It’s been over a year since our previous financial progress report. My goal was to get these financial updates up on the blog quarterly. I failed miserably. So here’s a quick update on our financial savings progress.
In 2018, we were able to make the maximum contributions to each of our employer sponsored retirement plans for a total of $37,000. We each contributed $5,500, the maximum allowable amount. $5,000 was deposited into our Health Savings Account (HSA) by my employer and we topped it off by contributing $1,900 to reach the 2018 contribution limit. Total contributions for 2018 tax advantage accounts: $54,900
We increased our savings account balance as well as our taxable brokerage accounts. 2018 was a good year for meeting our savings goals! We had minor setbacks that lead us to tap into our emergency fund, including an over $4,000 tax bill this year, $500 in medical expenses that we choose to pay out of pocket rather than withdrawing the funds from the Health Savings Account. But overall it’s been a good year.
Although the stock market, particularly the S&P 500, was down for 2018 we are still are on track to reach our financial goals in 2026. The overall balance of our accounts has increased by over $100,000 in 14 months. However, this is largely in part to our contributions and stock market performance in the first six months of 2019.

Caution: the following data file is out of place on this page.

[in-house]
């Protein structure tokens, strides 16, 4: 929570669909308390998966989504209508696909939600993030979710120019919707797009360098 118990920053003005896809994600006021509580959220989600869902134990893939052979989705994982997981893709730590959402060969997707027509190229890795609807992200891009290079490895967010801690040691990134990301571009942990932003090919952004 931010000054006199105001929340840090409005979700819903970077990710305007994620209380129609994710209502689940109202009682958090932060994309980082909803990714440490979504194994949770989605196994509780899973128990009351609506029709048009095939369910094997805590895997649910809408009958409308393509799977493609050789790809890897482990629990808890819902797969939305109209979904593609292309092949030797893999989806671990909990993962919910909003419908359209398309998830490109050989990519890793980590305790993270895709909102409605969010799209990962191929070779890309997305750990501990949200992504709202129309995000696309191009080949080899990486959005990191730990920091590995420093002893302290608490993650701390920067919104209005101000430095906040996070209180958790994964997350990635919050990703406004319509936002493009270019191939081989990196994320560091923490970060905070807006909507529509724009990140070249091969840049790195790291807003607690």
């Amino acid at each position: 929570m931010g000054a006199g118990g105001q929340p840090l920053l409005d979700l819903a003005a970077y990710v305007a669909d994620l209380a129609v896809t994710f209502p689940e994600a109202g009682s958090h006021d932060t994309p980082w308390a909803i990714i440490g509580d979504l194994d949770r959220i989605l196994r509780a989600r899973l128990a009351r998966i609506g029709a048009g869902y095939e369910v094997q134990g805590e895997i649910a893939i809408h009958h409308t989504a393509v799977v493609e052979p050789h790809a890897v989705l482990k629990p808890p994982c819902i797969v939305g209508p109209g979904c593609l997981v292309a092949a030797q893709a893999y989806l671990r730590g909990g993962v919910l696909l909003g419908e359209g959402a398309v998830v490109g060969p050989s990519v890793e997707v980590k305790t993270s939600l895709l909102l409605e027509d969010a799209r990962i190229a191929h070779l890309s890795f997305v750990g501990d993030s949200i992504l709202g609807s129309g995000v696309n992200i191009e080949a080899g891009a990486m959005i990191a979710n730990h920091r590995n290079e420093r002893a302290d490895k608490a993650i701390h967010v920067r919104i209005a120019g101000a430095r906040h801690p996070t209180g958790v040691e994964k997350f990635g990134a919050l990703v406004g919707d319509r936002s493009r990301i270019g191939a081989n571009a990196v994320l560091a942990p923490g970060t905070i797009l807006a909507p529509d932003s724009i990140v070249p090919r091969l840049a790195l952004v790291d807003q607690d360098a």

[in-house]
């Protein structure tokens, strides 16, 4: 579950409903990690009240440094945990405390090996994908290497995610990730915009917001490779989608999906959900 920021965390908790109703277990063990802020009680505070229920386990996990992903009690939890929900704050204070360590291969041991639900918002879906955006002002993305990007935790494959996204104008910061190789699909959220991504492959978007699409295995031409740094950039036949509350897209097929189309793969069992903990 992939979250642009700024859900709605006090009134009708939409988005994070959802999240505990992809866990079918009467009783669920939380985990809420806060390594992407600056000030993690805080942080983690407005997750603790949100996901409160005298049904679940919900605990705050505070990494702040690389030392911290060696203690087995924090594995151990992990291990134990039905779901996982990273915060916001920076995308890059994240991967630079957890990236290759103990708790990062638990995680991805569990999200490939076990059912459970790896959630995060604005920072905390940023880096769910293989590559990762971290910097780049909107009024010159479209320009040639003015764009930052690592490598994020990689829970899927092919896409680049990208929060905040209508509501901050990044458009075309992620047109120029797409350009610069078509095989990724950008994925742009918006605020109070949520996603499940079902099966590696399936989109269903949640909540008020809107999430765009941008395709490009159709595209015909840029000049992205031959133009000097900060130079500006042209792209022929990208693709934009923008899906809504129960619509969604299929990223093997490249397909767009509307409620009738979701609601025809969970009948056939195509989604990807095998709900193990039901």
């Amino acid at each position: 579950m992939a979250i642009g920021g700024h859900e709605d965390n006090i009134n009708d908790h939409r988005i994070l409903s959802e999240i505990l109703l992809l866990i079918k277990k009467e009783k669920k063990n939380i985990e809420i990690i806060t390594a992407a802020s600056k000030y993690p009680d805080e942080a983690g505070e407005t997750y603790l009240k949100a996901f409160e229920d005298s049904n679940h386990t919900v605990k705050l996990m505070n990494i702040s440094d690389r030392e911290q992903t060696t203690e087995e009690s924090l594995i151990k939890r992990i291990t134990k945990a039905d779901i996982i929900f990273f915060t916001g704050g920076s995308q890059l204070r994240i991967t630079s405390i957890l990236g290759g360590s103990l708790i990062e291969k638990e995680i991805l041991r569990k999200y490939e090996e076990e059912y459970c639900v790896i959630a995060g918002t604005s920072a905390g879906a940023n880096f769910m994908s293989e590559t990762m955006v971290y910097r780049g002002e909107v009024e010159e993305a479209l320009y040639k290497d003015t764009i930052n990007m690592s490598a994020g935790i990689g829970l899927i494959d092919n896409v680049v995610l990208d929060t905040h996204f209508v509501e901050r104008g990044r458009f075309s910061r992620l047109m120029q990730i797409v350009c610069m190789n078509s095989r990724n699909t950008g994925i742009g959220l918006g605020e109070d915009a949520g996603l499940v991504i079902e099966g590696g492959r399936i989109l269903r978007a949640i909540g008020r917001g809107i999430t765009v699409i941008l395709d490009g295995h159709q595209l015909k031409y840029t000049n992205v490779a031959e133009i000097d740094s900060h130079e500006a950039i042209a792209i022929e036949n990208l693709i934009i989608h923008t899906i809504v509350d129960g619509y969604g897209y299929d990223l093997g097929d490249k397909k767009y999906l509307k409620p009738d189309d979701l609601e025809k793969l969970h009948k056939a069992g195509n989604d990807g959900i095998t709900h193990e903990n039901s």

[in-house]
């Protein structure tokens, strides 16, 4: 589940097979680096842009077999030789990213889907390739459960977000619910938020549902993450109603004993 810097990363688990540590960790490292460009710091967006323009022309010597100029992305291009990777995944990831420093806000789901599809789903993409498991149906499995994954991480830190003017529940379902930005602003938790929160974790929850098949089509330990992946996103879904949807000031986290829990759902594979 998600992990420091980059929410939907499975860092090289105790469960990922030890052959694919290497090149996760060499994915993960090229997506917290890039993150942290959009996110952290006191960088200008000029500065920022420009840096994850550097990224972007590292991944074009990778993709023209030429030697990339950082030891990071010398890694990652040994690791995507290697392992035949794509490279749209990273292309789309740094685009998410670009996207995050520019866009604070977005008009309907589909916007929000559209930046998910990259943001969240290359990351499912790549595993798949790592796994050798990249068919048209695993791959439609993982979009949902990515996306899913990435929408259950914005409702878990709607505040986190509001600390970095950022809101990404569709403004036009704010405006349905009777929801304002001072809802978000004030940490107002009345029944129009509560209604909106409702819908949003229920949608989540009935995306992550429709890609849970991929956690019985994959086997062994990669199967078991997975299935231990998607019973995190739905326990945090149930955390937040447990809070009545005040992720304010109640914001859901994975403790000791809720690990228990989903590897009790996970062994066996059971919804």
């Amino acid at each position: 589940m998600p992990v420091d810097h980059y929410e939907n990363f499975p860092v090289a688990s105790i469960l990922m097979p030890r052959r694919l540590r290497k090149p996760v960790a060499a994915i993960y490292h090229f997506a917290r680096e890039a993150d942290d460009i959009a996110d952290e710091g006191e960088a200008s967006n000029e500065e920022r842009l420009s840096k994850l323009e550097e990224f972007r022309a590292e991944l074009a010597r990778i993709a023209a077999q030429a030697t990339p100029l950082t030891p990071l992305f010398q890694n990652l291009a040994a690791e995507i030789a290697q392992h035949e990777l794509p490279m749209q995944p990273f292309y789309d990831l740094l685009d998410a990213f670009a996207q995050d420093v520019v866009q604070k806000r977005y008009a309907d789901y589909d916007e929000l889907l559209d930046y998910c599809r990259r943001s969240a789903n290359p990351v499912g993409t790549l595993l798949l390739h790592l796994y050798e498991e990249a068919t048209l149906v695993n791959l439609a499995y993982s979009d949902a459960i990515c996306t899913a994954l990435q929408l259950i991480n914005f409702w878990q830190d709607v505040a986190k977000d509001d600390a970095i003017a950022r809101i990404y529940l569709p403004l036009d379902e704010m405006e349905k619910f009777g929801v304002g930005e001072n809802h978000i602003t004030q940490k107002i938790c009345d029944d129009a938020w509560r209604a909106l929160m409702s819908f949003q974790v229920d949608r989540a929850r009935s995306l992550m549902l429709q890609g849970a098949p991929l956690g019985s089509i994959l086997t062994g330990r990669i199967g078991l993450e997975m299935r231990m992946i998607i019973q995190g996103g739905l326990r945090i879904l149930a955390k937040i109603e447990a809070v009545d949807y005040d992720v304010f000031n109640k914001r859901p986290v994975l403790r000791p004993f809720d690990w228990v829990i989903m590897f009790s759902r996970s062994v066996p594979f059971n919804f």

There’s no question that being a dual income family with no kids (DINK) has been a financial advantage to us. We live in a high cost of living area but keep our expenses low. Our housing expense is a third of the average rent price in Manhattan. Our grocery bill is less than $350 a month and we choose free or low-cost ways to have fun. We enjoy going hiking and occasional trips to Governors Island. Recently we saw Hamilton on Broadway and paid $20 for two tickets after we won the the Hamilton Lottery! It took entering the lottery several times a month for nearly two years.
At the beginning of this financial independence journey I had to shift my mindset about money. I realized that I was living with a scarcity mindset. This was serious paradigm shift for me.
I wrote a post for Clever Girl Finance almost a year ago where I share one of my biggest financial regrets. I have made many mistakes but it’s not where we start from, it’s where we are walking to. Where are you headed?